Sharp practice on knife crime stats?
The Home Office has been anxious about public confidence in published crime statistics, but some will wonder whether today they may have undermined their credibility.
Regular readers will know of my scepticism that we ever suffered an "epidemic" of knife crime this year, but I would urge extreme caution in drawing conclusions from the latest data released by the Home Office.
Firstly, the new numbers are not official crime statistics. They will not be published by the Office for National Statistics, which is independent of government and supposedly ensures figures are free of political spin.
Instead, the Home Office has rung up police forces and asked them for statistics to illustrate the effectiveness of their "Tackling Knives Action Programme" (TKAP).
"Serious knife crimes against young people (homicide, attempted murder, GBH with intent) fell by 17% between June and October 2008 in the ten TKAP areas," the Home Office press release proclaims.
Sounds good. But 17% actually equals, er... 17 incidents. In June, there were 98 serious offences. In October there were 81. In fact, the Home Office confirmed to me this afternoon that in September, there were only 68.
This is statistical nonsense. Some papers may like to proclaim tomorrow that knife crime has "soared 19%" on the basis of the figures from the latest two months. But this would be equally misleading. When you get down to such small numbers, percentage change doesn't mean much.
And comparing figures month on month is also questionable, because crime is seasonal. Gangsters don't go out so much when it gets cold.
Here's another of their claims.
"In London, there were 18% fewer young victims (under 20) of knife crime between April and September 2008 than in the same period in 2007."
Odd to choose April to September, when their scheme only really got going in July. Sceptics might think this has something to do with the fact that recorded knife crime was already falling before their scheme.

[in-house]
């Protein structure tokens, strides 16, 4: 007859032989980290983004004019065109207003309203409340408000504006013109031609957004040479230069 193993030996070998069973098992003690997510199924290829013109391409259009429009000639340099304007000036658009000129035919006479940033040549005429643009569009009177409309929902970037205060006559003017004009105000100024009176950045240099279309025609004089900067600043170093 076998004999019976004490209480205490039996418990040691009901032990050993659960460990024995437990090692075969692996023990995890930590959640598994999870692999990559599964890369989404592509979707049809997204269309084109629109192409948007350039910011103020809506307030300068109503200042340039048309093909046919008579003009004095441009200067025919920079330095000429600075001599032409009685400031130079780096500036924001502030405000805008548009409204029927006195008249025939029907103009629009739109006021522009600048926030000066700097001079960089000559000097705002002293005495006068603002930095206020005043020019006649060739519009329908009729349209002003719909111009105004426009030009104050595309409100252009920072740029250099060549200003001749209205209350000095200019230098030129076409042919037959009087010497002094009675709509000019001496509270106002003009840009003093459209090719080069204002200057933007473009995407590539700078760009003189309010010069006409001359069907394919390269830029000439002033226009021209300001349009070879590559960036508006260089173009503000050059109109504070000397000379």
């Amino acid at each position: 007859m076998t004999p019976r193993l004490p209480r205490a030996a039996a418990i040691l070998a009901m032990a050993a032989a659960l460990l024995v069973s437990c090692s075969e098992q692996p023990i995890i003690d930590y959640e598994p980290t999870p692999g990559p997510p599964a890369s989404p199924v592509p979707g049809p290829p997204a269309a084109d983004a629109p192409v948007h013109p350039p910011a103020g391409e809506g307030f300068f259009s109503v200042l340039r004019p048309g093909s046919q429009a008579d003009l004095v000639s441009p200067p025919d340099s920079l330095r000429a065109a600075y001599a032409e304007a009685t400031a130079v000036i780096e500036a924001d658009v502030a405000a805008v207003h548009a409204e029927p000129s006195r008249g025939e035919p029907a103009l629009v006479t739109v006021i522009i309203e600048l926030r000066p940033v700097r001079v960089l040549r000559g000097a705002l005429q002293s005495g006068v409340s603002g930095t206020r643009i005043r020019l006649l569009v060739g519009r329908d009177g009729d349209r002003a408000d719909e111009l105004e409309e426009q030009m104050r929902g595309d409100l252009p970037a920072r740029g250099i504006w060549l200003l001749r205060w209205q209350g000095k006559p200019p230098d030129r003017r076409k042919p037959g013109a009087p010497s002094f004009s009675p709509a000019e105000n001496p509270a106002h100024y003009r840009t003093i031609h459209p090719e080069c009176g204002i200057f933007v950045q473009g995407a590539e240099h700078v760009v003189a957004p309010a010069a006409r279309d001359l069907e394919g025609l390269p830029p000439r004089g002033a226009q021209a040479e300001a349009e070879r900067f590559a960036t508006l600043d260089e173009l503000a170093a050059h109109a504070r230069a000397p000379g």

Figures from the Met show that, despite public perceptions, in the year to June 2007 there were 11,642 knife crimes recorded in the capital. In the year to June 2008 there were 9,997 - a fall of 14%. Serious violence and assault with less serious injury was down 5.2% and youth violence generally was down 7.7%.
What about the rest of the TKAP areas? Well, we don't know the story elsewhere, because the Home Office only got the figures from the police on the understanding that they would not publish a regional breakdown. So we can't tell whether knife crime has gone up in one place and down in another.
We also don't know what figures the Home Office may have been given but decided not to publish.
None of which is to suggest that these selective statistics don't offer some encouragement. If you increase targeted stop and searches by 10,000 per month and then see a halving of the proportion of those operations which uncover a weapon, it may mean that fewer young people are carrying knives.
But what today's announcement really looks like is an attempt to show cause and effect: politicians take action on knife crime and, within weeks, knife crime falls.
And realistically, it is not that simple. The intense level of activity is unlikely to be sustained. Changing behaviour and shifting crime trends are jobs for the long term.
Perhaps the Tackling Knives Action Programme reassures people that something is being done. It's also important that people have confidence in crime statistics.